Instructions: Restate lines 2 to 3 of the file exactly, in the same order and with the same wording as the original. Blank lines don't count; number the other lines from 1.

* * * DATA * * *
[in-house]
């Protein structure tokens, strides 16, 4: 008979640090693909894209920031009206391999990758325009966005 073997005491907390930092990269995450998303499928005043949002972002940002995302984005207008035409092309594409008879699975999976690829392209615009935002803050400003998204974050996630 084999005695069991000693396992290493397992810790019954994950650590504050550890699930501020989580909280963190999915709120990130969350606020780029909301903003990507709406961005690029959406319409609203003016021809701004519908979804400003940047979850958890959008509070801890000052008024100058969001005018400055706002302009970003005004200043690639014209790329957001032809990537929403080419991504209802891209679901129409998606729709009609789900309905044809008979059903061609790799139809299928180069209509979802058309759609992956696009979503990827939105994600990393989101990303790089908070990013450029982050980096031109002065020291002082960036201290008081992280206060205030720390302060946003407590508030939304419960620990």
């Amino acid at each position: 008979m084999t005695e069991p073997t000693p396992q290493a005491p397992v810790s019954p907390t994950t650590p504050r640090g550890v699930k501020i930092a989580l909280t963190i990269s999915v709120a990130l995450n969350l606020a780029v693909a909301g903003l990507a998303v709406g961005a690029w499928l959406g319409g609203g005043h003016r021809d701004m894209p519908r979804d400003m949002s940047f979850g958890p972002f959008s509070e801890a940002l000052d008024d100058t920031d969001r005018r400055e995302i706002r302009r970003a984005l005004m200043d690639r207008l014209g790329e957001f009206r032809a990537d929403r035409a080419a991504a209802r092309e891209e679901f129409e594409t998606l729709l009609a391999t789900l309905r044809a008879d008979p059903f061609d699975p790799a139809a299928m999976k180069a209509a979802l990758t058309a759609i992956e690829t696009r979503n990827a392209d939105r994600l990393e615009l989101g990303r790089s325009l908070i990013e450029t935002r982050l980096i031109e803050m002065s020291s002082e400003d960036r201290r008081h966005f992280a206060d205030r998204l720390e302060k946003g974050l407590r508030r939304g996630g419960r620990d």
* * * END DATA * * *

């Protein structure tokens, strides 16, 4: 008979640090693909894209920031009206391999990758325009966005 073997005491907390930092990269995450998303499928005043949002972002940002995302984005207008035409092309594409008879699975999976690829392209615009935002803050400003998204974050996630 084999005695069991000693396992290493397992810790019954994950650590504050550890699930501020989580909280963190999915709120990130969350606020780029909301903003990507709406961005690029959406319409609203003016021809701004519908979804400003940047979850958890959008509070801890000052008024100058969001005018400055706002302009970003005004200043690639014209790329957001032809990537929403080419991504209802891209679901129409998606729709009609789900309905044809008979059903061609790799139809299928180069209509979802058309759609992956696009979503990827939105994600990393989101990303790089908070990013450029982050980096031109002065020291002082960036201290008081992280206060205030720390302060946003407590508030939304419960620990």
């Amino acid at each position: 008979m084999t005695e069991p073997t000693p396992q290493a005491p397992v810790s019954p907390t994950t650590p504050r640090g550890v699930k501020i930092a989580l909280t963190i990269s999915v709120a990130l995450n969350l606020a780029v693909a909301g903003l990507a998303v709406g961005a690029w499928l959406g319409g609203g005043h003016r021809d701004m894209p519908r979804d400003m949002s940047f979850g958890p972002f959008s509070e801890a940002l000052d008024d100058t920031d969001r005018r400055e995302i706002r302009r970003a984005l005004m200043d690639r207008l014209g790329e957001f009206r032809a990537d929403r035409a080419a991504a209802r092309e891209e679901f129409e594409t998606l729709l009609a391999t789900l309905r044809a008879d008979p059903f061609d699975p790799a139809a299928m999976k180069a209509a979802l990758t058309a759609i992956e690829t696009r979503n990827a392209d939105r994600l990393e615009l989101g990303r790089s325009l908070i990013e450029t935002r982050l980096i031109e803050m002065s020291s002082e400003d960036r201290r008081h966005f992280a206060d205030r998204l720390e302060k946003g974050l407590r508030r939304g996630g419960r620990d």